Russellville council looking to make budget cuts

By Staff
Melissa Cason
The Russellville City Council is looking to cut expenses in order to balance the 2010 fiscal year budget.
The council held a work session Monday afternoon with all department heads present to see what can be cut in order to lower costs for the city.
According to the projected sales tax revenue, the city will bring in $3,463,205 in the next year without a sales tax increase of one percent. However, should the council decide to increase the sales tax in Russellville, the city's tax revenue will rise to $4,517,607.
Since the council has not instituted a sales tax increase, the council and all departments were working with the lower number.
The council first looked to the police department for answers on what can be cut.
Police Chief Chris Hargett told the council that the budget given to him by Mayor Troy Oliver already decreased his department's budget by $29,000.
While the department's overall budget at this point is $1,940,375, most of that money is tied to salaries, retirement, FICA, Medicare, and other required expenses.
"I've only got about $314,000 to operate on for the entire year," Hargett said.
Hargett said the department has lost one officer and will be losing another officer soon.
"All I can really suggest is that we not replace one of the officers we are losing," Hargett said.
Hargett said he had rather hire to replace both of the officers, but hiring only one replacement is an option, which would save the city approximately $50,000. But, not hiring to replace either will stretch the department thin. The two new resignations make five officers total who have left the department in the last two years. Those positions have not been replaced at this point.
"If we don't replace either of the officers, we'll have a shortage on the shifts and I consider that a safety issue," Hargett said.
Hargett gave the shooting that occurred a few weeks ago as an example.
"If we'd had less officers on the street that night, the outcome could have been very different," Hargett said.
Mayor Troy Oliver reminded the council that if they decided not to hire a replacement for either of these open slots, the city would have a reduction of service to the citizens.
"If you give up something here, you'll end up paying the price somewhere else probably in overtime," Oliver said.
Councilman Jeff Masterson said he was not in favor of cutting patrol officers from the street.
The next department to look their budget was the fire department. Fire Chief Joe Mansell said his budget was also cut before he received his proposed budget and was asked to make cuts anywhere possible.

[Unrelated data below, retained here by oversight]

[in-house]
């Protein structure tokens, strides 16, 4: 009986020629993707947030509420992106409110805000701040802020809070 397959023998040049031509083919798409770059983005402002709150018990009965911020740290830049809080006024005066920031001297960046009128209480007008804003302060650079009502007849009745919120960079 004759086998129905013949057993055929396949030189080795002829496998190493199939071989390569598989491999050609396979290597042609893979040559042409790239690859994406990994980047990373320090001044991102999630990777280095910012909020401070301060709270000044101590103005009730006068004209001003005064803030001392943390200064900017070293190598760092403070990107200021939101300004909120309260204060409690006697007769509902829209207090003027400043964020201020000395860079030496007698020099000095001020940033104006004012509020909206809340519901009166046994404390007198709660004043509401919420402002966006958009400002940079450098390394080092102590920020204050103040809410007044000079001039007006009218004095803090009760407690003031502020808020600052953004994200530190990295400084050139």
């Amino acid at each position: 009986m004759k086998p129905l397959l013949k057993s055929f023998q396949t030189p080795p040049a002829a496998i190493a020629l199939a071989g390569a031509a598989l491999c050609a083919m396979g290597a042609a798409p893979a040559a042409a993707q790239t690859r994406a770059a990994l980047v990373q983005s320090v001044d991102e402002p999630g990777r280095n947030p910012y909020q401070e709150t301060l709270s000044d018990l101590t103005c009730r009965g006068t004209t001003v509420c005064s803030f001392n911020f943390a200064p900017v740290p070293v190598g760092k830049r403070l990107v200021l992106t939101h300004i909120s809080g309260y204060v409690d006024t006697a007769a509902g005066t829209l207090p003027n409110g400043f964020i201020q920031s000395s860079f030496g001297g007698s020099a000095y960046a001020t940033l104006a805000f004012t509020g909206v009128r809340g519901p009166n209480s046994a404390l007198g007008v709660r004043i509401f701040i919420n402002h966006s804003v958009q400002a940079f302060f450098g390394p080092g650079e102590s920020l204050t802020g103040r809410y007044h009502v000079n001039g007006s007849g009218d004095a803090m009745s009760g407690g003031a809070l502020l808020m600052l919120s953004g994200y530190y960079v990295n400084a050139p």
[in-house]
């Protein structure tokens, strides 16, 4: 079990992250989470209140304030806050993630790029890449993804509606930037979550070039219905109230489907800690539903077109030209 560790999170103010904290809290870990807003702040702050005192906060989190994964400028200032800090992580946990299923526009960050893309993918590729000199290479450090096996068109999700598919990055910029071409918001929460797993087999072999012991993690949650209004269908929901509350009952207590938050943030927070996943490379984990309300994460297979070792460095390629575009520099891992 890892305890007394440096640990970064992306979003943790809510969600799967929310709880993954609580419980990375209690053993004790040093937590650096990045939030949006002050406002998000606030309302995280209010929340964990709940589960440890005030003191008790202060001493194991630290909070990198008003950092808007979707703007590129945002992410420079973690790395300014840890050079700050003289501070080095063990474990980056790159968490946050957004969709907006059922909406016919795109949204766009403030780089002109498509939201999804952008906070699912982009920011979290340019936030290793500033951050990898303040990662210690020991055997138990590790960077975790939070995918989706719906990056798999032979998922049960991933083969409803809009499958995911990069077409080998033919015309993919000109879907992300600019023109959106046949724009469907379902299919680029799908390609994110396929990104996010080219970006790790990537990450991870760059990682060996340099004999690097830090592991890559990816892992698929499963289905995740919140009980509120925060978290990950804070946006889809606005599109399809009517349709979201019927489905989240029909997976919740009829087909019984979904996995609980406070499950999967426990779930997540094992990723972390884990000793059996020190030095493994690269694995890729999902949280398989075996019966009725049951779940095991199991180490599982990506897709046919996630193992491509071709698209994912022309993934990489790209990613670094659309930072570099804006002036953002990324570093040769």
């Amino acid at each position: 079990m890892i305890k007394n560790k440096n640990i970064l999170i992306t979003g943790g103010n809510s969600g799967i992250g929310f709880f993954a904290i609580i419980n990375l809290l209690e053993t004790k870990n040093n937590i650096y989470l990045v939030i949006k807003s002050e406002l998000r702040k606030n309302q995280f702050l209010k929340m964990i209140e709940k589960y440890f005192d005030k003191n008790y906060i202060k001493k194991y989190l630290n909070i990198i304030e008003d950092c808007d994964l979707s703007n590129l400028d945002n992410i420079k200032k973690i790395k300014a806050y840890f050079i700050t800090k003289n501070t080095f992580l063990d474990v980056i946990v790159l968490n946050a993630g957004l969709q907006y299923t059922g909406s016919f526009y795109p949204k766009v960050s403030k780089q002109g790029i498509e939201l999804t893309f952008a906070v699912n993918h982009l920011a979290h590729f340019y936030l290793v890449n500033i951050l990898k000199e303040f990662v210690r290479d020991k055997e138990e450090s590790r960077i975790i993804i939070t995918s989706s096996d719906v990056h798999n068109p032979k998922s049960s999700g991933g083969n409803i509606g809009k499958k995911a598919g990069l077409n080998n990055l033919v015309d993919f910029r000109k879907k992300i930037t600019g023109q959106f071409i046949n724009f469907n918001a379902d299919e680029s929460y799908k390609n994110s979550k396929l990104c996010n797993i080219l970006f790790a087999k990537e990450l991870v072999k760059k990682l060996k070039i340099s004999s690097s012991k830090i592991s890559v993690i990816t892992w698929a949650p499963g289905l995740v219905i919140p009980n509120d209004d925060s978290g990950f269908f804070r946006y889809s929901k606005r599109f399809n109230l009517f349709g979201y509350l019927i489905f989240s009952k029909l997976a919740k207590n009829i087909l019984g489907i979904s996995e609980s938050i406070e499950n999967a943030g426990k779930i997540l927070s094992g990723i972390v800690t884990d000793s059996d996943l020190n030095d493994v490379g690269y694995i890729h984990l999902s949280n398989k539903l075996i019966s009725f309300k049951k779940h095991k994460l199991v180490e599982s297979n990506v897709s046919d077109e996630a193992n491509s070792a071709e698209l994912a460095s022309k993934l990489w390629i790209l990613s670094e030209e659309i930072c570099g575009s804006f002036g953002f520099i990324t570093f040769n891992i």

"We were already short $67,000 from last year," Mansell said.
Mansell said he felt he could decrease the overtime by $5,000 and cut travel and education to $8,300.
Most of Mansell's $1.2 million budget pays payroll, FICA, Medicare and other necessary expenses.
The Parks and Recreation Department also offered a few deductions.
Director Chad Sears said they could cut $3,000 from maintenance, $1,000 from pool chemicals and $500 from dues and subscriptions.
Masterson questioned whether to keep the after-school tutoring program offered at the Chucky Mullins Center since the school system offers after school tutoring. Deducting the program would save the city approximately $30,000 per year.
Councilman Lanny Hubbard said cutting the tutoring program would create hardships on the families of the students they serve.
"It's time for tough decisions," Masterson said. "I don't want to cut anything, but we may have to."
Councilman Gary Cummings proposed that each department find a way to cut 10 percent off the budget.
"We are going about this the wrong way," Cumming said. "If we don't have the money, we are going to have to make cuts."
All the other council members were opposed to having each department cut 10 percent off from their department.
All department heads agreed that they couldn't make that kind of cuts without compromising services offered by the city.
In the end, the council made no decisions regarding the budget.
Council members split 3-3 last week on a vote that would have added a one-cent sales tax in the city. Masterson, Oliver and William Nale voted in favor of the tax.
David Grissom, Cummings and Hubbard voted against the increase.
If the proposed tax increase were instituted, 38.33 percent would be used by the school system with the balance being used in the city's general fund.
The council members who voted against the increase did so, they said, because the city had not looked into any alternative plans.
The item could once again be placed on the agenda for the Oct. 19 meeting.
One area resident has turned to his own way of letting his feelings be known about a possible tax increase.
Milford "Mousey" Brown has built two signs for his Lawrence Street home. One reads "No new tax" while the other says "No to more taxes."
"I don't have anything against the Russellville school system or the teachers or anybody else," said Brown, 65.
"I know things are bad but I can't see this as a way to fix it. It will hurt the people. You think one-cent is not that big of a deal but over a year's time it adds up."

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